After much anticipation in the policy field, today the Biden Administration released its Nuclear Posture Review (NPR)—the foundational document which outlines an administration’s approach to nuclear weapons and their role in U.S. security strategy.
The full NPR was completed in March, but the unclassified version was held back amid shifting geopolitical contexts, including continued weapons developments by China and North Korea, a prolonged failure to return to the Iran nuclear deal, and Russia’s unprovoked invasion of Ukraine. Russia’s war in particular has sparked a renewed debate around the role and utility of nuclear weapons, making Biden’s NPR—albeit largely prepared well before the invasion—particularly seasonable. While many have reflexively called for the U.S. to match Putin’s nuclear-backed threats with an increased reliance on new or more nuclear weapons, Biden’s NPR stands as a sober and useful response (and foil) to Russia’s irresponsibility.
The previous posture review, released by the Trump Administration in 2018, broke with a long tradition of presidents of both political parties seeking to reduce the role of nuclear weapons within the country’s broader national security strategy. In it, Trump sought (and subsequently funded) several new nuclear weapons projects, including moving forward on modernizations to the Air Force’s ICBM and ALCM fleets that were explored late in the Obama years, and a fast-tracking of a “low-yield” option for the Trident II SLBM which broadened select strategic missile submarines into a dual-use tactical weapons platform. It also called for a resurrection of the Navy’s nuclear sea-launched cruise missile program, which was wisely ended by President George H.W. Bush in the 1990s and led to the full elimination of this type of nuclear weapon under the Obama presidency.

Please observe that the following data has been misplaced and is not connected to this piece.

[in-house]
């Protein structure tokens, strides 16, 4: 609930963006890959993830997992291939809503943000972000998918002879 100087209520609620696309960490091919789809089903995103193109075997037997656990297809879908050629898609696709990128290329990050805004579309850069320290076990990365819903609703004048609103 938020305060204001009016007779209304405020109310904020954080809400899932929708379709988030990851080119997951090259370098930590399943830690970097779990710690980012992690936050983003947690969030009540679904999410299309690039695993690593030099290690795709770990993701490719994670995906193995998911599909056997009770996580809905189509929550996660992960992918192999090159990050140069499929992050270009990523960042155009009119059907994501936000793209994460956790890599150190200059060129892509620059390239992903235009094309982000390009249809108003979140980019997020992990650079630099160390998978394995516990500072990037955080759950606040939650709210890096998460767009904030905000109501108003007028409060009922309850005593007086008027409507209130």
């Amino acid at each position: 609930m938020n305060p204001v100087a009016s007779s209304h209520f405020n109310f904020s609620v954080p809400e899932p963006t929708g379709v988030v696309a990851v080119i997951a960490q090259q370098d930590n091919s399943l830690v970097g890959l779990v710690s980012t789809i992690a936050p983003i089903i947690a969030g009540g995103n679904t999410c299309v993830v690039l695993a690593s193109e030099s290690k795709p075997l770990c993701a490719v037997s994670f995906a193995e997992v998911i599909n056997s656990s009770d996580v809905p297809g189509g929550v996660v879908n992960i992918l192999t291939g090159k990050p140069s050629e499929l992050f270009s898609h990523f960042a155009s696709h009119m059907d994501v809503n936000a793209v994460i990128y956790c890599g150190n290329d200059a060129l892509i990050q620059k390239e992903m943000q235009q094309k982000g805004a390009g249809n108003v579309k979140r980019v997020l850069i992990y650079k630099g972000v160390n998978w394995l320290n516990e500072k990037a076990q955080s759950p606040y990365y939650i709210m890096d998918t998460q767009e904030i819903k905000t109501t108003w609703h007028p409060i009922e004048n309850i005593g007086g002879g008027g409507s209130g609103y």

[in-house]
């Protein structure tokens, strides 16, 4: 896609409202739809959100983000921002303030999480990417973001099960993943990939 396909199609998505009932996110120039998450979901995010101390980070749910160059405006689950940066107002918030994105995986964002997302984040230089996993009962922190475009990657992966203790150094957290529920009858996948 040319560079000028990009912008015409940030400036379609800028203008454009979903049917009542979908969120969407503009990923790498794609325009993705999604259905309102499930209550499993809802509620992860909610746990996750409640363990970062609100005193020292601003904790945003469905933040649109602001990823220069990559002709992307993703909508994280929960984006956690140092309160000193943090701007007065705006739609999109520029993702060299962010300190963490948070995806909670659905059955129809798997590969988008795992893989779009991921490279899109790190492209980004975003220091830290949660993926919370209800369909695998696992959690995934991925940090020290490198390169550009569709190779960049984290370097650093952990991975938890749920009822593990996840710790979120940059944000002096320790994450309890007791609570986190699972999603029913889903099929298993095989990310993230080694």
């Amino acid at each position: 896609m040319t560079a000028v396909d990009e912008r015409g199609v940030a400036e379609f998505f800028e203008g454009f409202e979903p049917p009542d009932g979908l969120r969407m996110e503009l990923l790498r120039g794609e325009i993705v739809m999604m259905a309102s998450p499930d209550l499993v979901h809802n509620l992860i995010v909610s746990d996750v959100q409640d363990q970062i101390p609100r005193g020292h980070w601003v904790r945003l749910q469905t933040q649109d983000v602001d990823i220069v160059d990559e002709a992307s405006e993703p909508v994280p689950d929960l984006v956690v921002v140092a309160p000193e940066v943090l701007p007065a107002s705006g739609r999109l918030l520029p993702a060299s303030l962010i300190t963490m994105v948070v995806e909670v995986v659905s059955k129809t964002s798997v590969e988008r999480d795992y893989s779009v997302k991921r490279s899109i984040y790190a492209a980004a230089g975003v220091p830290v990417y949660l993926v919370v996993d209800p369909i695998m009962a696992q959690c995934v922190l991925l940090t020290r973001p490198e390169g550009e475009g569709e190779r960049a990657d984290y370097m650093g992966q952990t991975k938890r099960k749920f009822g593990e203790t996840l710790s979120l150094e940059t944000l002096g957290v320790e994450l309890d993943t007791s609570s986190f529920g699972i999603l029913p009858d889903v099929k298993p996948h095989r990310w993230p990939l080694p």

In rhetoric, Trump’s NPR called out the dangerous arms-race behaviors of rivals like Russia and China, but rather than working to isolate and seek an end to such behavior, it concluded that a strategy of matching development and new expenditures must be implemented. It doubled down in the wrong direction, broadening the perceived utility of nuclear weapons and describing them as useful well beyond deterrence: as a “hedge” against other strategic threats.
Compared to the 2018 NPR, Biden’s document aims to blunt the arms-race momentum, maintaining some of the Trump-era modernizations while slowing or halting others. Most notably, it calls for the discontinuation of the new SLCM-N system and aims to resume the retirement plans for the B-83 megaton-class gravity bomb. The Adminsitration chose to sustain other modernization plans, including the GBSD replacement to the Minuteman III ICBM and the B-21 successor to the B-2 stealth bomber.
Importantly, though, the Biden NPR affirms the “fundamental purpose” of nuclear weapons as deterring nuclear attacks, recalling traditional American post-Cold War policy and moving closer to a cooler sole-purpose doctrine. Such a position is not simply rhetorical; it allows the U.S. to start building much-needed momentum in other approaches to arms control, including risk reduction methods, as widely discussed at the most recent NPT RevCon. It also paves the way for smarter strategies and resources for biological and chemical threats to be addressed more effectively than by the threat of nuclear retaliation.
As frightening headlines continue to emanate from the Ukraine war with concerns, rumors, and outright threats of nuclear weapons use, it is critical to avoid validating Putin’s irresponsible reliance on Russia’s arsenal—and Biden’s posture review serves as a viable model for just that. Simply framing nuclear weapons as a fundamentally limited (and deeply costly) deterrent is a far better starting point for effecting stabilizing policy changes than endorsing a dangerous arms race in the name of supremacy.